Anna Karenina in a Somalian Prison
For the last six weeks, I've been spending many of my nights and weekends working on a forthcoming project from a group I just adore adore adore. It's a collection of narratives that touch on the many aspects of solitary confinement in correctional facilities around America. The stories are gut-wrenching and gripping, immensely powerful, and I can't wait to see them in print.
I was 18 when I walked into Riverbend Maximum Security -- nobody can enter or exit a correctional facility without remarking on the coldness and loudness of steel doors opening and closing -- to meet Gary Pickle, and for the next three years, I'd visit him. Man. The things we'd talk about (perhaps one of the better classrooms I ever stepped in?). He was abruptly transferred one day, then I found out (only last year, actually) that he had died in some anonymous Tennessee prison, his life sentence -- as was always going to be the case -- bearing witness to his final, locked-away breaths. I still have the draft of a book about his life that we worked on together. One day, I think, I'll do something with it -- his story is not one that will go unheard.
In law school, the best class I took was Capital Punishment. We talked about cases I still remember, and we read writers like Hugo and Wilde -- their early condemnations of a system that should be condemned as brutally today, with acid and vitriol. Inhumanity is inhumanity.
When I worked in the Texas Legislature, I spent a great deal of time on a bill that was to reform the Texas Juvenile Justice Department. And, like, most every attempt at prison reform, it was watered down and, in the end, made only a few clerical changes. Gun-toting representatives and county judges and prosecutors were reelected -- like they often are -- on the shoulders of outcomes like these: "tough on crime" (a wonderfully fraudulent subset of fear-based campaigns) is a difficult mantra to overcome.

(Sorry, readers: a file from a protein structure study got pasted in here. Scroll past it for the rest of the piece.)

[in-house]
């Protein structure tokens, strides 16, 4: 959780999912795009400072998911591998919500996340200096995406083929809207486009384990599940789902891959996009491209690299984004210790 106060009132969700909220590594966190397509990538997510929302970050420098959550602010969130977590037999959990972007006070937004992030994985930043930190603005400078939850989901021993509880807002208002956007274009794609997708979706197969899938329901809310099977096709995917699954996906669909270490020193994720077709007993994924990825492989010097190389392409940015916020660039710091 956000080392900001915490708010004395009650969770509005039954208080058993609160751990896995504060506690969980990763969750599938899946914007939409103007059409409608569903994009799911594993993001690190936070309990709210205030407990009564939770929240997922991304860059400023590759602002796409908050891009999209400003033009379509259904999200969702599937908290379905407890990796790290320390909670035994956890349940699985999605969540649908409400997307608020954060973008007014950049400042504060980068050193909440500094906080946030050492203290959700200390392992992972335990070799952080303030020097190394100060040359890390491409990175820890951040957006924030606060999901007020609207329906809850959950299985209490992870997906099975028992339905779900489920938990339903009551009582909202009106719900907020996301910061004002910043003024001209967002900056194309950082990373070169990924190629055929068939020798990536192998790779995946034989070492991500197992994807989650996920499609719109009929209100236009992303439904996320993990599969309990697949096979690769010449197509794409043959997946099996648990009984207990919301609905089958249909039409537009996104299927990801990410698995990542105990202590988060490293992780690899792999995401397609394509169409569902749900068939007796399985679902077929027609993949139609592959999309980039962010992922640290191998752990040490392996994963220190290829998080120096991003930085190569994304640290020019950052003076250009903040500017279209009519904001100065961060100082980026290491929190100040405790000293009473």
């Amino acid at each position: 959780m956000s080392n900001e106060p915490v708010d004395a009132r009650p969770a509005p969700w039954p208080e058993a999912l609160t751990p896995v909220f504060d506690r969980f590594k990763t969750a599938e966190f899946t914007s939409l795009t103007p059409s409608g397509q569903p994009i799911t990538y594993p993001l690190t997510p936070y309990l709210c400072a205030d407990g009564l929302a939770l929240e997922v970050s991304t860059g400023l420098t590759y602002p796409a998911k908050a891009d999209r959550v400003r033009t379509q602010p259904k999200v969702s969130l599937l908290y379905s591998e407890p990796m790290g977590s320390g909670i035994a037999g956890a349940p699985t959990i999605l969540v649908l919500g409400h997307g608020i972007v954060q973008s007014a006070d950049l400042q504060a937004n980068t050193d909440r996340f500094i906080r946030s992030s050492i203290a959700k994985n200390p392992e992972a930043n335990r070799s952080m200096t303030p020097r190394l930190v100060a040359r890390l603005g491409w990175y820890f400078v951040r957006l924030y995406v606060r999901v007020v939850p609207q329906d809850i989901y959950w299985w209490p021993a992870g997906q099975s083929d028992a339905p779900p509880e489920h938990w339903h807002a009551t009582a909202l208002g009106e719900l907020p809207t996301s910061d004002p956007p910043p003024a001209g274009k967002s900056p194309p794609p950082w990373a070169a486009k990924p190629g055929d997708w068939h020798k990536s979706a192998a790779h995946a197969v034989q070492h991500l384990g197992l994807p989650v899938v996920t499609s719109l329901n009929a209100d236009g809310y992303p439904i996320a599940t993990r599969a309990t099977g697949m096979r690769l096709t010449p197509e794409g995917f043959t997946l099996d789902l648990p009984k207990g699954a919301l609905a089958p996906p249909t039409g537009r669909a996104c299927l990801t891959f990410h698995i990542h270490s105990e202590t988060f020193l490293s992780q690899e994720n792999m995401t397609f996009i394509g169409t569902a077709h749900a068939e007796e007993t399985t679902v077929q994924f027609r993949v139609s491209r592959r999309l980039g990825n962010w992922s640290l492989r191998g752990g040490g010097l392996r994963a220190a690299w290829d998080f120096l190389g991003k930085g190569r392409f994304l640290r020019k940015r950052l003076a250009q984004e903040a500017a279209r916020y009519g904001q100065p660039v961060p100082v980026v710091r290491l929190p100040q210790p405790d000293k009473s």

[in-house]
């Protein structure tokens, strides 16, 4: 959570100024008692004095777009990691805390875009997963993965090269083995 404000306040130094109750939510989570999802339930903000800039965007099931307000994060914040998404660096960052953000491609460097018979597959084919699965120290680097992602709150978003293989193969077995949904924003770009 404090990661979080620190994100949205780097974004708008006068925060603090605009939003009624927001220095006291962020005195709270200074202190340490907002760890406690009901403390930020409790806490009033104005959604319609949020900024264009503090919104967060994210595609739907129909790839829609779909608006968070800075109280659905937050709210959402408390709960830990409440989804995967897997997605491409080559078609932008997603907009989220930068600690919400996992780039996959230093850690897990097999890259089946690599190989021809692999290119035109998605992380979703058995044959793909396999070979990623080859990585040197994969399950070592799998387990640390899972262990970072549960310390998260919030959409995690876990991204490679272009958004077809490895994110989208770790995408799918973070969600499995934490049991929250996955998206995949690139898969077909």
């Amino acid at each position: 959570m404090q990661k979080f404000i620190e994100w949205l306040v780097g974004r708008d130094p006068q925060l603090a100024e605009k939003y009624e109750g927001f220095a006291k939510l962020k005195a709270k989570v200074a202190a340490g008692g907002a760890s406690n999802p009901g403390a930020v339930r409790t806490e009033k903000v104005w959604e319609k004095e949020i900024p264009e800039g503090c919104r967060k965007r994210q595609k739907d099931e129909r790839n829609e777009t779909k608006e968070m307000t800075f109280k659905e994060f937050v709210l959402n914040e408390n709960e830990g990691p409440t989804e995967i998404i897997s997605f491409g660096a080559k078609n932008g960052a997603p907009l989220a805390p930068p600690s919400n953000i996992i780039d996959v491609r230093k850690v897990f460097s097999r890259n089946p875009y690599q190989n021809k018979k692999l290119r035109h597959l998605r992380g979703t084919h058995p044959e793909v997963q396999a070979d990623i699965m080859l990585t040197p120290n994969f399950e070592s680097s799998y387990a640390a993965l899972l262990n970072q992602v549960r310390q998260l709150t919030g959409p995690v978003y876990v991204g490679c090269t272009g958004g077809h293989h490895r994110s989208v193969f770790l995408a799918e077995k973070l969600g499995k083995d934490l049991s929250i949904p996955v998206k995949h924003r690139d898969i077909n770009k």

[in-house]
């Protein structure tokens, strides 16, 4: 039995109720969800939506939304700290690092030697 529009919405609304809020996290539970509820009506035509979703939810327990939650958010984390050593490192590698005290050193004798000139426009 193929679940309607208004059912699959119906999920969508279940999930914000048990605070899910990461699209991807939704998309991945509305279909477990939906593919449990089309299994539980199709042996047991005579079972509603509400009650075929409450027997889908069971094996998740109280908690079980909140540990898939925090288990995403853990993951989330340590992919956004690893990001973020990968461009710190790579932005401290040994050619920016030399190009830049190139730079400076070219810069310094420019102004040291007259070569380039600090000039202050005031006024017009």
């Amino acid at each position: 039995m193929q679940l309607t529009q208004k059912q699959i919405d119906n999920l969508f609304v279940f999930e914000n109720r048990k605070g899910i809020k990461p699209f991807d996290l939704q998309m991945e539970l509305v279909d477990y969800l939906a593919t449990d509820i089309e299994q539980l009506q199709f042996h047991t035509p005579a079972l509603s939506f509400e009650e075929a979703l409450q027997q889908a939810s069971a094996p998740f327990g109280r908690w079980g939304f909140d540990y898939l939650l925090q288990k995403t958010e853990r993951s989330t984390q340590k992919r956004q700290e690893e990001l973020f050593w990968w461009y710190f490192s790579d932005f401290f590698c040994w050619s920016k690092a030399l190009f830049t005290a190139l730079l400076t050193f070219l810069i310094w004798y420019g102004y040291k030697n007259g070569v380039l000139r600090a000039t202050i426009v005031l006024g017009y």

Today I'm less hands-on, leaning on eyes and my ears and my pen a little more. I have just joined arms with an organization that pairs you with an inmate on solitary confinement, which means I now have a pen-pal -- and for someone who adores letters, I'm so eager to write (type, maybe?) one.
You must read Ta-Nehisi Coates' essay (his entire most recent book, preferably) on mass incarceration -- indeed, without it, no conversation about modern incantations of segregation and racism is at all complete. You must watch 13th -- perhaps my only visual recommendation of the year (and, incidentally, the reason I officially have a Netlfix account now). And lastly, you must listen to this podcast: two men, solitary confinement in Somalia, a beautiful beautiful love story, and Anna Karenina.
Just one more thing: I think it's worth saying that it's very much ok to tear up on the subway.